Mothers of small stature have twice the risk of having a preterm or premature birth than their tall counterparts, says a new study.

To have the biggest chances of survival, babies need to be delivered only when they've reached full term, which is defined as 39 to 40 weeks of gestation. Otherwise, preterm birth, including extreme preterm (no more than 32 gestation weeks), may result in a variety of complications including the baby's vulnerability to childhood infections.

However, researchers from the Uppsala University and the Liggins Institute of the University of Auckland found out that there's a strong direct correlation between the likelihood of delivering babies before they reach full term and maternal height.

While tall mothers or those who are at least 179 centimeters (70 inches) in height have an increased risk of preterm and extreme preterm birth of 4.7 and 0.5 percent respectively, smaller women with a height of 155 centimeters (61 inches) or less have their odds at 9.4 and 1.1 percent.

Further, "decreasing height was associated with a progressive increase in the odds of having an infant born preterm," said the study, that is, the length of days is shortened by 0.2 days for every centimeter decrease of height.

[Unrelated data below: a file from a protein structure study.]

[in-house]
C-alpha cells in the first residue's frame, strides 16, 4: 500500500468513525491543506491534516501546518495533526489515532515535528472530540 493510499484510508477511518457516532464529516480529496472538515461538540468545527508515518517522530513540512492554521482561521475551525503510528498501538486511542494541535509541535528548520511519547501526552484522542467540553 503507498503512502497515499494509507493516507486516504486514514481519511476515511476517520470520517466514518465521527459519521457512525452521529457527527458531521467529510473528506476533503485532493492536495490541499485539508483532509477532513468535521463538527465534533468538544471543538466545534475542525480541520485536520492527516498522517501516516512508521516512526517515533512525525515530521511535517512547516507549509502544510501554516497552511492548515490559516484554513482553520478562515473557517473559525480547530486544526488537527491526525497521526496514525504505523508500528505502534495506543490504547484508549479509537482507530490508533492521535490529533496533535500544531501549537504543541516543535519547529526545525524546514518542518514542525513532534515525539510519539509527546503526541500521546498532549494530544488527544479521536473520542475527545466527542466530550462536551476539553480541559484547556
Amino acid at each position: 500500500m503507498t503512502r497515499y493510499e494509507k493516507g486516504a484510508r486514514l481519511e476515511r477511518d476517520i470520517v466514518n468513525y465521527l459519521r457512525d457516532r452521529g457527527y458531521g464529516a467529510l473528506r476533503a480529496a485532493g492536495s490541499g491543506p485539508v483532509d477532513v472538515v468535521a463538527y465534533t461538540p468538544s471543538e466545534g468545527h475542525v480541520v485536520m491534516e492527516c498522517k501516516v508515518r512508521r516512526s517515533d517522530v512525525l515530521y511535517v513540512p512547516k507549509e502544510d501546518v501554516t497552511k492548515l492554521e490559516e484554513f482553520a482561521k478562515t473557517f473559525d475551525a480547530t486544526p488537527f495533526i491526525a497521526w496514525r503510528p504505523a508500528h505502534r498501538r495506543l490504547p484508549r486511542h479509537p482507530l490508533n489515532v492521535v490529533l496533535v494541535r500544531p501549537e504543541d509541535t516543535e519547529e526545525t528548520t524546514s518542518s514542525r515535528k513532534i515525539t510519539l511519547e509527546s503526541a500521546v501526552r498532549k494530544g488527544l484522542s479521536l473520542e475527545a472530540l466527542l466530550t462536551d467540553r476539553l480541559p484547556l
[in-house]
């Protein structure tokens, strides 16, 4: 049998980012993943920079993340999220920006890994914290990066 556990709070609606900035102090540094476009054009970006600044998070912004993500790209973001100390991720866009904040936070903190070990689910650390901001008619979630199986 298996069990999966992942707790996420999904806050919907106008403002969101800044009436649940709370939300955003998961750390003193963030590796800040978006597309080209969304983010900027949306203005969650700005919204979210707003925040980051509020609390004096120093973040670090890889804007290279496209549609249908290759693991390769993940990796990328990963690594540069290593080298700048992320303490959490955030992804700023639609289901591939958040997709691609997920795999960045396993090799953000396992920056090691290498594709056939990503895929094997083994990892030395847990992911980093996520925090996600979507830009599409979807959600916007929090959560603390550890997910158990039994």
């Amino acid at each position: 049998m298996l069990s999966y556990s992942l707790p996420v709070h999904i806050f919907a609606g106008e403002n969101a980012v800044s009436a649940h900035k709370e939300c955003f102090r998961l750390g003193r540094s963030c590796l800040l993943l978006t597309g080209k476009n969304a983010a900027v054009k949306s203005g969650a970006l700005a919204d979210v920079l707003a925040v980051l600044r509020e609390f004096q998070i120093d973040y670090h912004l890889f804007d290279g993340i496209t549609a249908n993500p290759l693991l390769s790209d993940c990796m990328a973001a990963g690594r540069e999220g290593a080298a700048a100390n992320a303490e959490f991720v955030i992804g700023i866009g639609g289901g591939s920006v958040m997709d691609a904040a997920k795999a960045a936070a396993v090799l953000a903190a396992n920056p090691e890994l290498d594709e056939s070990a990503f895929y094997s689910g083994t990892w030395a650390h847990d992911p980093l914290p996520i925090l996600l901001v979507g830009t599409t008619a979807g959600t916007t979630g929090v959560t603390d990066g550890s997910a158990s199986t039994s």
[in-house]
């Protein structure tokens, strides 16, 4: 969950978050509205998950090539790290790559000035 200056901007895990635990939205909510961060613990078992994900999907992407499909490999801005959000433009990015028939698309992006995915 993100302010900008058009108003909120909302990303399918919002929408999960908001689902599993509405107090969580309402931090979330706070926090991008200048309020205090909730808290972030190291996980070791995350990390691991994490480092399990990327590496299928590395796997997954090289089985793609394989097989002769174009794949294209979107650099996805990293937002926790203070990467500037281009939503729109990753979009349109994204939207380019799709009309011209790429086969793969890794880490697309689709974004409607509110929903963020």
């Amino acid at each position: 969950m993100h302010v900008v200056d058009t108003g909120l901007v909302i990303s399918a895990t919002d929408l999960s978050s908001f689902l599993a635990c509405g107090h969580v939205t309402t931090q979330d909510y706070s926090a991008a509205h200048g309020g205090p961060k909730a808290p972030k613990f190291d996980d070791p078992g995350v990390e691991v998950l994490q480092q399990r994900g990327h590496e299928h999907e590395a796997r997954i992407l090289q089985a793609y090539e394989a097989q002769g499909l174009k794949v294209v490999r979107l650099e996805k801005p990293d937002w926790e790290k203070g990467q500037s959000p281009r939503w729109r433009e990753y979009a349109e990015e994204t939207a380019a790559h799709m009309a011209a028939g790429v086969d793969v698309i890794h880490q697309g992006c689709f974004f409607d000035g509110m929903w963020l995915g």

The link remains strong even if other factors such as body mass index (BMI) and the women's age have been considered.

These results, now found in PLOS ONE on April 21, are based on the 1991 to 2009 data obtained from over 190,000 women in Sweden with Nordic origin and with ages at least 18 years old.

It's unclear how maternal height influences preterm birth, but there are a couple of theories. A 2015 study shows that it might have something to do with genetics and "anatomical constraints."

"Short mothers tend to have less space for the babies to grow before birth, and this seems to lead to premature delivery in some women," said Dr. Jose Derraik, lead author.

Meanwhile, preterm birth may be related to women's maternal age, level of affluence, and marital status.

Although there are limitations to the study, the key takeaway of the study is that perhaps it's time to include the maternal height as one of the possible risk factors for preterm birth.

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